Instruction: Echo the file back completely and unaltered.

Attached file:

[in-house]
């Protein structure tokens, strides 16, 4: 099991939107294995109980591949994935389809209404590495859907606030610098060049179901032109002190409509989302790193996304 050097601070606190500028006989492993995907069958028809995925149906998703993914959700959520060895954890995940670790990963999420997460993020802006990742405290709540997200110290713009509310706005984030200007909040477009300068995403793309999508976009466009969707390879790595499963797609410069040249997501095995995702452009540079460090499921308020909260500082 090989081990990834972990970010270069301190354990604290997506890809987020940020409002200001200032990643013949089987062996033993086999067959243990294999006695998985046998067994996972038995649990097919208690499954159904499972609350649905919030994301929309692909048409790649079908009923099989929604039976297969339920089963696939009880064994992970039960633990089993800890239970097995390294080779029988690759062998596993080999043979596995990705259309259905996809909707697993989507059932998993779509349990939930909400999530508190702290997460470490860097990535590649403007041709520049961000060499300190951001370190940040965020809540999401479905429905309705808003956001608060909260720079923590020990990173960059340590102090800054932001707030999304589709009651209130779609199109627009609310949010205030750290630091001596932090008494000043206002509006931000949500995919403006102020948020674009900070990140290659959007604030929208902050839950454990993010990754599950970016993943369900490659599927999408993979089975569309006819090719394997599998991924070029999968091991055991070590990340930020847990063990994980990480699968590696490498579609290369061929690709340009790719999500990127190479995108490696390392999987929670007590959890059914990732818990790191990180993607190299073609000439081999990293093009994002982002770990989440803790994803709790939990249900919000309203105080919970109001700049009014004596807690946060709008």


[in-house]
């Protein structure tokens, strides 16, 4: 099991939107294995109980591949994935389809209404590495859907606030610098060049179901032109002190409509989302790193996304 050097601070606190500028006989492993995907069958028809995925149906998703993914959700959520060895954890995940670790990963999420997460993020802006990742405290709540997200110290713009509310706005984030200007909040477009300068995403793309999508976009466009969707390879790595499963797609410069040249997501095995995702452009540079460090499921308020909260500082 090989081990990834972990970010270069301190354990604290997506890809987020940020409002200001200032990643013949089987062996033993086999067959243990294999006695998985046998067994996972038995649990097919208690499954159904499972609350649905919030994301929309692909048409790649079908009923099989929604039976297969339920089963696939009880064994992970039960633990089993800890239970097995390294080779029988690759062998596993080999043979596995990705259309259905996809909707697993989507059932998993779509349990939930909400999530508190702290997460470490860097990535590649403007041709520049961000060499300190951001370190940040965020809540999401479905429905309705808003956001608060909260720079923590020990990173960059340590102090800054932001707030999304589709009651209130779609199109627009609310949010205030750290630091001596932090008494000043206002509006931000949500995919403006102020948020674009900070990140290659959007604030929208902050839950454990993010990754599950970016993943369900490659599927999408993979089975569309006819090719394997599998991924070029999968091991055991070590990340930020847990063990994980990480699968590696490498579609290369061929690709340009790719999500990127190479995108490696390392999987929670007590959890059914990732818990790191990180993607190299073609000439081999990293093009994002982002770990989440803790994803709790939990249900919000309203105080919970109001700049009014004596807690946060709008």